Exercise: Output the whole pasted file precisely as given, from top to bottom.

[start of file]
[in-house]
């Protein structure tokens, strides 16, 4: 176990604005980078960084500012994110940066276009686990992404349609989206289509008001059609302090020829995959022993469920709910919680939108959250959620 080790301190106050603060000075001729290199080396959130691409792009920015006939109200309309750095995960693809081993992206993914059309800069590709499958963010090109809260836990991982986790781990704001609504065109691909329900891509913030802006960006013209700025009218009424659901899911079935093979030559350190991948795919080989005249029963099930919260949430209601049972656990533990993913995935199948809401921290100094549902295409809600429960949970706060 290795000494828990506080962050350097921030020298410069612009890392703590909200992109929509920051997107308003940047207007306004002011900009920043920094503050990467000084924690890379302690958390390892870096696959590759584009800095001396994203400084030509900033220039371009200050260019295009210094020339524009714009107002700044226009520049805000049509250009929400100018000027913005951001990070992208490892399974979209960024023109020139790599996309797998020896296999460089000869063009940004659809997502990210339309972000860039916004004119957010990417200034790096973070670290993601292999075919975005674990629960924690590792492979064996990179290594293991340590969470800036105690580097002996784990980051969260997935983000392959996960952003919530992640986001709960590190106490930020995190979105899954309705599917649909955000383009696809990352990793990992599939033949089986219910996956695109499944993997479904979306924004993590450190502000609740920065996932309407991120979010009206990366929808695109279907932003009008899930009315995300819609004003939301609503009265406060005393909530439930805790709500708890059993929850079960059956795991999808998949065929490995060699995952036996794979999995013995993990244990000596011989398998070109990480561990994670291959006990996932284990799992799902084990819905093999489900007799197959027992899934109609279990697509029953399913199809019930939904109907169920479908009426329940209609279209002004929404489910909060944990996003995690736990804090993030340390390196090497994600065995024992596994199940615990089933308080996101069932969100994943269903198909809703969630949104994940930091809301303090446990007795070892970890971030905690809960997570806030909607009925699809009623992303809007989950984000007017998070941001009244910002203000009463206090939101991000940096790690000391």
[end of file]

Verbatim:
[in-house]
């Protein structure tokens, strides 16, 4: 176990604005980078960084500012994110940066276009686990992404349609989206289509008001059609302090020829995959022993469920709910919680939108959250959620 080790301190106050603060000075001729290199080396959130691409792009920015006939109200309309750095995960693809081993992206993914059309800069590709499958963010090109809260836990991982986790781990704001609504065109691909329900891509913030802006960006013209700025009218009424659901899911079935093979030559350190991948795919080989005249029963099930919260949430209601049972656990533990993913995935199948809401921290100094549902295409809600429960949970706060 290795000494828990506080962050350097921030020298410069612009890392703590909200992109929509920051997107308003940047207007306004002011900009920043920094503050990467000084924690890379302690958390390892870096696959590759584009800095001396994203400084030509900033220039371009200050260019295009210094020339524009714009107002700044226009520049805000049509250009929400100018000027913005951001990070992208490892399974979209960024023109020139790599996309797998020896296999460089000869063009940004659809997502990210339309972000860039916004004119957010990417200034790096973070670290993601292999075919975005674990629960924690590792492979064996990179290594293991340590969470800036105690580097002996784990980051969260997935983000392959996960952003919530992640986001709960590190106490930020995190979105899954309705599917649909955000383009696809990352990793990992599939033949089986219910996956695109499944993997479904979306924004993590450190502000609740920065996932309407991120979010009206990366929808695109279907932003009008899930009315995300819609004003939301609503009265406060005393909530439930805790709500708890059993929850079960059956795991999808998949065929490995060699995952036996794979999995013995993990244990000596011989398998070109990480561990994670291959006990996932284990799992799902084990819905093999489900007799197959027992899934109609279990697509029953399913199809019930939904109907169920479908009426329940209609279209002004929404489910909060944990996003995690736990804090993030340390390196090497994600065995024992596994199940615990089933308080996101069932969100994943269903198909809703969630949104994940930091809301303090446990007795070892970890971030905690809960997570806030909607009925699809009623992303809007989950984000007017998070941001009244910002203000009463206090939101991000940096790690000391």